The Algona Upper Des Moines from Algona, Iowa on April 19, 1966 · Page 13
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The Algona Upper Des Moines from Algona, Iowa · Page 13

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Algona, Iowa
Issue Date:
Tuesday, April 19, 1966
Page:
Page 13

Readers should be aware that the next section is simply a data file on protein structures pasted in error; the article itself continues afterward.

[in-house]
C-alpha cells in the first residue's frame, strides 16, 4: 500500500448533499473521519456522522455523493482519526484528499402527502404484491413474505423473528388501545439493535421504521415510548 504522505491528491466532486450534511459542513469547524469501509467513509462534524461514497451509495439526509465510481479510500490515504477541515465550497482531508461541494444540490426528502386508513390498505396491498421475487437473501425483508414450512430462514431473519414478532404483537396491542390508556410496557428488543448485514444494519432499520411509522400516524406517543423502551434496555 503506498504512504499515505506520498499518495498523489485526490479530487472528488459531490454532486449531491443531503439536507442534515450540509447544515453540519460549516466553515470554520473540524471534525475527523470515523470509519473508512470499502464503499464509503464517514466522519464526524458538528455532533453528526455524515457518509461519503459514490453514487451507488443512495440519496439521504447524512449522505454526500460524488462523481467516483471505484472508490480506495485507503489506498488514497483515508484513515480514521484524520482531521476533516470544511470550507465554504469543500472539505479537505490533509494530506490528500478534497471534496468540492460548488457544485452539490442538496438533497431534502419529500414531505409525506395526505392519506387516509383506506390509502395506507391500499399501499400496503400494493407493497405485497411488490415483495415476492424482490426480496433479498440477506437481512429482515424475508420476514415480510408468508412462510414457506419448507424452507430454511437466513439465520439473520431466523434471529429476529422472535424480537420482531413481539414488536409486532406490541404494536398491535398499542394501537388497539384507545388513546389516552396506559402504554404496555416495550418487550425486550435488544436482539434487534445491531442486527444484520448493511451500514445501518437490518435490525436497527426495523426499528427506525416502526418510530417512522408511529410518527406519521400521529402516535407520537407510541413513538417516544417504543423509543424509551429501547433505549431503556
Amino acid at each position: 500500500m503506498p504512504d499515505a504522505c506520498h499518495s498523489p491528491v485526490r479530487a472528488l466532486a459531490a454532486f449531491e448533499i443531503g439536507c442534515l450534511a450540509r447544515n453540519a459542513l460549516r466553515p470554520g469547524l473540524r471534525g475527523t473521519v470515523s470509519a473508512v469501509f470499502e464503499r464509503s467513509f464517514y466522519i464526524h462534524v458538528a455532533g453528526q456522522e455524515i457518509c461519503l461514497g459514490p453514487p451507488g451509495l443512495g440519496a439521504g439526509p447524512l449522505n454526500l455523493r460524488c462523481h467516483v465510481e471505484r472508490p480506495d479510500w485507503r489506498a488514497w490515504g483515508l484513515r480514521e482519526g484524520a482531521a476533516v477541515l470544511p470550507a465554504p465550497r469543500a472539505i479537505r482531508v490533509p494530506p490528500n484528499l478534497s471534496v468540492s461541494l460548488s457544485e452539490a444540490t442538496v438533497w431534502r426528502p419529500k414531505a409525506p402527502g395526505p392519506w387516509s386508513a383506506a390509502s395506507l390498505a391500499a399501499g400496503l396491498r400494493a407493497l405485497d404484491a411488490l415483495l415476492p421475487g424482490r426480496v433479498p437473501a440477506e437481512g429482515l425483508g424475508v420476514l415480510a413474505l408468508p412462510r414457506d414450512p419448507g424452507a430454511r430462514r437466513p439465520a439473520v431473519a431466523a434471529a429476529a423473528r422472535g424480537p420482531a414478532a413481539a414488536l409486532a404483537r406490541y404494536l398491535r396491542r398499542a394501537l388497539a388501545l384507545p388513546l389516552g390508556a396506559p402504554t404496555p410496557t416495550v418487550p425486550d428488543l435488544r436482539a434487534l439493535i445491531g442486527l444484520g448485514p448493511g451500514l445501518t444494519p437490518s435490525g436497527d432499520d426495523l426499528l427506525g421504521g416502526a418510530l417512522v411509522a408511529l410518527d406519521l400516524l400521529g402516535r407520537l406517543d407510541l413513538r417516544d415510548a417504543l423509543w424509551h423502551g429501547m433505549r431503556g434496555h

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Algono, (la.) Upper Pet Molnet Tuetday, April 19, 1966 fun - we hope I don smith WE'LL bet you didn't know this - and we'll also bet you couldn't care less 1 The cheetah has blunt claws that can't be drawn far back into its paws like the sharp claws of other members of the cat family. It can also be tamed and is used in some areas for hunting other wild game. The next time you meet one, you'll know it can't claw you to death, anyway, but better look out for those teeth they're sharp I THERE was no Lions Club meeting scheduled here April 5, two days after the organization held its annual radio day. However, six members, Warren Nelson, Harry Greenberg, Dr. R. K. Richardson, Craig Smith, Bill Studer and Ted Chrischilles wound up at the Algona Hotel and personnel there had forgotten there was no meeting slated, so had the dining room all ready. A mock meeting was held, several committees appointed and some resolutions passed, most important of which was a plan which would move the city dump site to the Oak street ravine from its present location. Of course, the whole thing was in A news release from the Secret Service recently, datelined' Washington, D. C., would indicate a larger number of citizens are attempting to set up their own poverty relief program. There's been a tremendous increase in counterfeiting - and the blame is placed not only on the persons who try it, but also on improved technology. In the past seven months, agents have glommed $4.5 nrUlion in bogus dough and arrests were up 36.1 percent over the same period a year earlier. During the 1965 fiscal year, 723 persons were arrested, 36 moneymaking plants seized and $2.5 million in bad money taken into custody. It seems a fellow can't even help himself out of the poverty rut. If you need help the government wants to step in - and when you try to help yourself - the Feds try to halt your plans. Things are tough all over I BESIDES playing the game constantly, . the main difference between Arnold Palmer, Jack Nicklaus and the rest of the touring professionals and Mr. Average Golfer seems to be this Mr. Average plays each round hoping for that one great shot that will get him out on the course again, while the pros play each round hoping they don't get that .one poor shot that could beat them out of several thousand dollars. WE got a big bang out of Meredith Willson's reply to the 70 college professors who wrote to President Johnson saying they felt Willson was not qualified; to serve on the National CounciCof Humanities. Being somewhat a Willson fan, we can't feature anyone being more qualified. He apologized for making money in his profession, stating that "MJsic Man" brought in $15 million and "Unsinkable Molly Brown" grossed another $10 million. It would appear that all of the so-called "nuts" at some of our colleges and universities aren't attending classes -they're teaching them 1 MR. and Mrs. Don Smith, Sr. and 10 offspring (their two sons and their families) were enjoying, a pleasant breakfast Easter morning at their home when a reflection of flames from a living room window prompted quick action by their older son, Craig. He dashed to the living room from the dining area, grabbed a lampshade that was emitting smoke smelling unlike the bacon just eaten - and flaming brilliantly, and carried it out the front door to the sidewalk where the shade burned to an ember. A candle burning a few feet from the lamp apparently spit flaming wax, starting the fire. Only loss, fortunately, was the shade. ISN'T it about time the State Legislature takes some real action on such things as youngsters driving tractors and people destroying old freezers and refrigerators. Instead of working (?) on all sorts of seemingly-unimportant bills and other items, why not make the age limit for driving tractors (and all other vehicles) the same as it is for cars and .trucks- and while they are at it, pass something that will impose a stiff fine on anyone with a freezer or refrigerator standing around where small children can climb inside and suffocate. How many have to get killed before someone comes to life? - ?SHUCKS, President Johnson's efforts to save money at the White House by turning off the lights seems to have gone for nothing. The light bill since the president's decision has been running about what it was earlier. However, maybe his plan had something to do with Us daughters catching a couple of fiancees. The lights turned low might have turned the trick 1 IF you can possibly make it travel to Des Moines for the annual Drake Relays April 2930. You won't be sorry, especially if you're a real track and field buff and want to see the best in the nation in action. The field expected to compete this year is excellent, perhaps as fine as any in the long history of the Relays. FRANCE might not get along with NATO, but cannot be questioned on some of its other actions. Border police in that European country were told recently to refuse admission to moneyless tourists who present an untidy appearance (referring mostly to beatniks). A good move by the U. S. would be to have the inner guard do something about the ones already within the borders I City Visitor: "Is the water here on the farm healthy ?" Farmer: "Of course. We use only well water." TYPING PAPER. Office Supply Dept., Upper Des Moines Pub. Co., Algona. CALS •->.' AND MRS. 0. a Laing went to Des Koines Friday to attend funeral services for Mrs. Laing's brother-in-law, Leslie O'Brien, 65, who died of a heart attack* ROY HUTZELL received word Thursday of the death of his ancle, Bert Senn, 83, Earlham. MRS. LAWRENCE Hnteen returned Thursday from Kartham where she was called by {he sickness of her father, Earl Standing, 97. He Is greatly improved. MRS. EVA Delm and her sister Mary Bieser were dinner guests last Sunday of Mr. and Mrs. Woodrow Johnson at IrvingfaxL. Wednesday, they were guests of Mr. and Mrs. Larry Johnson, also of Irrington. EASTER dinner guests of Mr. and Mrs. William Funk were Mr. , and Mrs. James Hamm^n, Mr. and Mrs. Henry Hanunen and families, Mansoo, Mr. and Mrs. Kenneth Kfley, LoVerne, Mr. and Mrs. Carl Goetsch and Mr. and Mrs. Duane Rfley and Dave. MRS. MATTIE McWborter, resident at the Good Home, has been visited by her soli and daughter-in-law, Mr. and Mrs. Richard Demary, Joplin, Mo. They had been at Rochester, Minn, where Mrs. Demary had gone through the clinic. MRS. LAURA Hough had as Easter weekend guests Gertrude Woith, Owatonna, Minn., and her son Bob Holcomb was home from the University at Iowa City. Take time to think - it is the .source of power. TEST YOURSELF: How Many of These Taxes Do Co-ops Pay? (Check those you believe that farmer-owned co-ops do pay. See answers below.) State corporation taxes Personal property taxes Corporate federal income taxes Real estate taxes (local and state) State intangible property taxes State franchise taxes Federal Social Security and Unemployment taxes •paisii saxei auj jo uaAas ||e Aed sdo-oo CAPSULE CO-OP TAX FACTS YOU SHOULD KNOW! 1. Stock dividends and patronage refunds which go to co-op shareholders are taxed to the individual .>s part of his income. 2. Co-ops are assessed for real estate property tax just as any other business. 3. Co-ops often pay the largest amount of personal property tax of any business in the community. Ion* Rock Co-Op Elevator Lorenx GeifeenaMor, Mgr. Whftttrnore Co-Op Elevator __.—„_> Larry Twedt, Mar. (Hobarton Branch) Burt Co-Op Elevator — Ronald Jura«n«, Mar, Former. Co-Op Elevator - Bode _ R. 1. Mathison, Mgr. Ifdyard Co-Op Eltvafor „ Bernard Reilly, Mgr. Ottottn Co-Op lUvator Alfred Schulti, Mgr. VV*»t Bond Elevator Co. __ R. W. Jurgem, Titonka Co-Op Elevator Jack Stott, Fenton Co-Op Elevator — _ Curtis Inn, Farmers Co-Op Elevator • Swea CHy Irvington Co-Op Elevator ,__ t F. Immortal, Mgr.